The valve stem is how your fill and remove air from your tire when it’s mounted to the wheel. There are many different types of valve stem hole designs to match different valve stems. An aluminum stem won’t normally be able to be mounted to a wheel where the stem is rubber. That’s not always the case as there are aluminum valve stems that are designed for rubber stem holes, but not the other way around (rubber stem designed to be used on an aluminum stem hole).

Some wheels are also designed for reusing Tire Pressure Monitoring System (TPMS) sensor valve stems, too. When you order your wheel, you will want to be sure which valve stem design you’ll get while also making sure that your Jeep’s TPMS system will work with the wheel.

 

How a Wheel is Sized

Vision Wheel

In the Jeep world, sizing of a wheel will read like this: 17x9.0 BS: 5-inches.

 

The first number is the wheel’s bead seat diameter. The flanges add an additional 0.70-inch to 1.4-inches to the overall diameter. However, these are not measured because it’s where the beads seat to the wheel rather than the flange height because of that range.

The second number is the width of the wheel from flange to flange. These numbers run in 0.5-inch increments, so you’ll see 8.0, 8.5, 9.0, and so on.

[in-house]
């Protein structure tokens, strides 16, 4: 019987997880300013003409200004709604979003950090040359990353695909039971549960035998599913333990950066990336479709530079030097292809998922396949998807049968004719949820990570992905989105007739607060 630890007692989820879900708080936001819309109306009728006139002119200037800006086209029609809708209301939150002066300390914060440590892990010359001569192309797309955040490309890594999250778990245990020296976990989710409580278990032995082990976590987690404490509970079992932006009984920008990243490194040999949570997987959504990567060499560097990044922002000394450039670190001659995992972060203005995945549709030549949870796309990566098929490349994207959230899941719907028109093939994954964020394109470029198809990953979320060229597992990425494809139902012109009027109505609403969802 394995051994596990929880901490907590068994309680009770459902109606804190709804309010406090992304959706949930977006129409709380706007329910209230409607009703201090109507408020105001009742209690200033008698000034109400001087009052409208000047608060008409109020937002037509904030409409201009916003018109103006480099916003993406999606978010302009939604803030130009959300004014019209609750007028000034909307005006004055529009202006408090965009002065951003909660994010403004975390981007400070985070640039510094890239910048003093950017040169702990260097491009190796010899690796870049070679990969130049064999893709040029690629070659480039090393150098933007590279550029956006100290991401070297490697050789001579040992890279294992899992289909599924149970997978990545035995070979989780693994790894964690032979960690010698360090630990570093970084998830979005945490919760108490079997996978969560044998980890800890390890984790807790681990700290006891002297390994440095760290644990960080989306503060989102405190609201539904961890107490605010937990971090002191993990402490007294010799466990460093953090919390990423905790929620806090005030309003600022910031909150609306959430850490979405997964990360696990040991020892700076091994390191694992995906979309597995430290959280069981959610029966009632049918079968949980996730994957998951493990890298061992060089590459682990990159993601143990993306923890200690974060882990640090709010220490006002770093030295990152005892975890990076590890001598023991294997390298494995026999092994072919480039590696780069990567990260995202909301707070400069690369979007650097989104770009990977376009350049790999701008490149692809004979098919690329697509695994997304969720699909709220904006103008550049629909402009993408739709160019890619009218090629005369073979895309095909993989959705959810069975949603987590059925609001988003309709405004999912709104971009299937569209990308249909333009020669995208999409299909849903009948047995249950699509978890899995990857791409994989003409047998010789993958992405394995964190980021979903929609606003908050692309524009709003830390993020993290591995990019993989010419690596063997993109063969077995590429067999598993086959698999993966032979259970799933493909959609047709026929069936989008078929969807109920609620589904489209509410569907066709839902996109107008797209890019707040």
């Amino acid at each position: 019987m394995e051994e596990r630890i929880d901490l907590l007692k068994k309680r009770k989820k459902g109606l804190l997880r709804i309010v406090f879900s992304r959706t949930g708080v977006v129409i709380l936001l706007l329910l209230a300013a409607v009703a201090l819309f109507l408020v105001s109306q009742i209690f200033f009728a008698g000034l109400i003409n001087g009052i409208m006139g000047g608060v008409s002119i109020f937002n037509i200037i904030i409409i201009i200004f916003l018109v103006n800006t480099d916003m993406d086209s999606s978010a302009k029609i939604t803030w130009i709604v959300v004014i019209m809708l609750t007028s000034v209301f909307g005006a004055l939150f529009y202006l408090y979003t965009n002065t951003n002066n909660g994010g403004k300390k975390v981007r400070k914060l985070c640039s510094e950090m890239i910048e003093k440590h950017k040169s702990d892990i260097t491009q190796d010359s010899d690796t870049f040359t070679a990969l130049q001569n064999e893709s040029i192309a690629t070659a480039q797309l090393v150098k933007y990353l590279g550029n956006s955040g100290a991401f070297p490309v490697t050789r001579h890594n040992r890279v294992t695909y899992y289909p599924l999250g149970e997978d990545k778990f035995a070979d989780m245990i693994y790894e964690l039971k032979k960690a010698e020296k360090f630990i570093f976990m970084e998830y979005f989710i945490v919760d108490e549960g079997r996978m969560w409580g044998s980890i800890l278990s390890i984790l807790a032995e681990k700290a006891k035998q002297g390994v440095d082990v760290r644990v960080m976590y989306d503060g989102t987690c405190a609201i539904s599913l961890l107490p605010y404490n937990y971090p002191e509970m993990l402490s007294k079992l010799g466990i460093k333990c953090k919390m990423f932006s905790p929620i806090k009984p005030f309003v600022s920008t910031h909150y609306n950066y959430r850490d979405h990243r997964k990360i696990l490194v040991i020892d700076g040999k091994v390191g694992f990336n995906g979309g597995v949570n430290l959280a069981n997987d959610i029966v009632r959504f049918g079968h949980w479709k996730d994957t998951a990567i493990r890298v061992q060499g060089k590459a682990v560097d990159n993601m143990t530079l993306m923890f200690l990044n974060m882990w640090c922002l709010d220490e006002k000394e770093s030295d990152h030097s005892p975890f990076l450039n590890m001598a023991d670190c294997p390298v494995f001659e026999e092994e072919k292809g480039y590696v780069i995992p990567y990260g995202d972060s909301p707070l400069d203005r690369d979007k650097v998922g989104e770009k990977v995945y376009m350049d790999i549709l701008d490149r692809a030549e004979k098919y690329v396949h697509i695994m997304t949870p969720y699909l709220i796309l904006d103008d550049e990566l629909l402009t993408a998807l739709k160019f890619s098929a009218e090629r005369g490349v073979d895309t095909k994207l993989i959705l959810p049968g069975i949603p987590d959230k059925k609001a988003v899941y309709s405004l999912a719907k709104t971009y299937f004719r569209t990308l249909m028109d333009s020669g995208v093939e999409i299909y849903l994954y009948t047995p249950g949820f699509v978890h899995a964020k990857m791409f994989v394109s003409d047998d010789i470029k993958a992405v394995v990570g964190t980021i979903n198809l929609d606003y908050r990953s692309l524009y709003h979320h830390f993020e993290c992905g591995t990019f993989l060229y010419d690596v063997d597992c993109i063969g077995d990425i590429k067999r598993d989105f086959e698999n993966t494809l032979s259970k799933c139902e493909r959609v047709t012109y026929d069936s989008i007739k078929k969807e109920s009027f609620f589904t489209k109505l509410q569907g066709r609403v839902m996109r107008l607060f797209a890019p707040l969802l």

That last number references the backspacing (BS) of the wheel. This is measured from the inside flange to the mounting hub of the wheel. These are normally done in 0.25-inch increments. So, you’ll see a 4.5, 4.75, 5.00, and so on.

 

However, you will also see sizing from overseas manufacturers done like this 17x9.0 0, 17x9.0 +45, 17x9.0 -15. Instead of backspacing, these manufacturers are using offset measurements. The idea is still roughly the same, it’s telling you where the mounting hub of the wheel is, but this measurement is in relation to the center of the wheel rather than a measurement from the inside flange. Those numbers will also be in metric, so a +45 would be 45mm from the center of the wheel going towards the wheel face while -45 would be 45mm from the center of the wheel going towards the inside flange.

The good news is that these measurements can be converted very easily. First, you need to know the rated width of your wheel which is the 9.0 in our example above, then then add another 1-inch to that measurement, and then divide that in half. The flange of the beadseat adds a 0.5-inch to the width of the wheel on each side, which is why you add 1-inch to your initial measurement as you have two flanges. This will be our base measurement and where 0 offset will be. You'll then account for the offset measurement.

That 17x9.0 5-inches backspaced wheel at the beginning of this explanation will be a 0 offset in this example (9-inch rating plus 1-inch for the flanges, then divide by two which will give you 10/2=5-inches). A 17x9.0 BS 4.5-inches will be a -13 offset, 17x9.0 BS 5.5-inches will be +13mm offset, 17x9.0 BS 4.75-inches will be -6 offset, and a 17x9.0 BS 5.25-inches will be +6 offset. So, as you can see, every 6mm of offset will be roughly 0.25-inches to add (positive offset) or subtract (negative offset) from your wheel’s centerline to get your backspacing conversion and vice versa.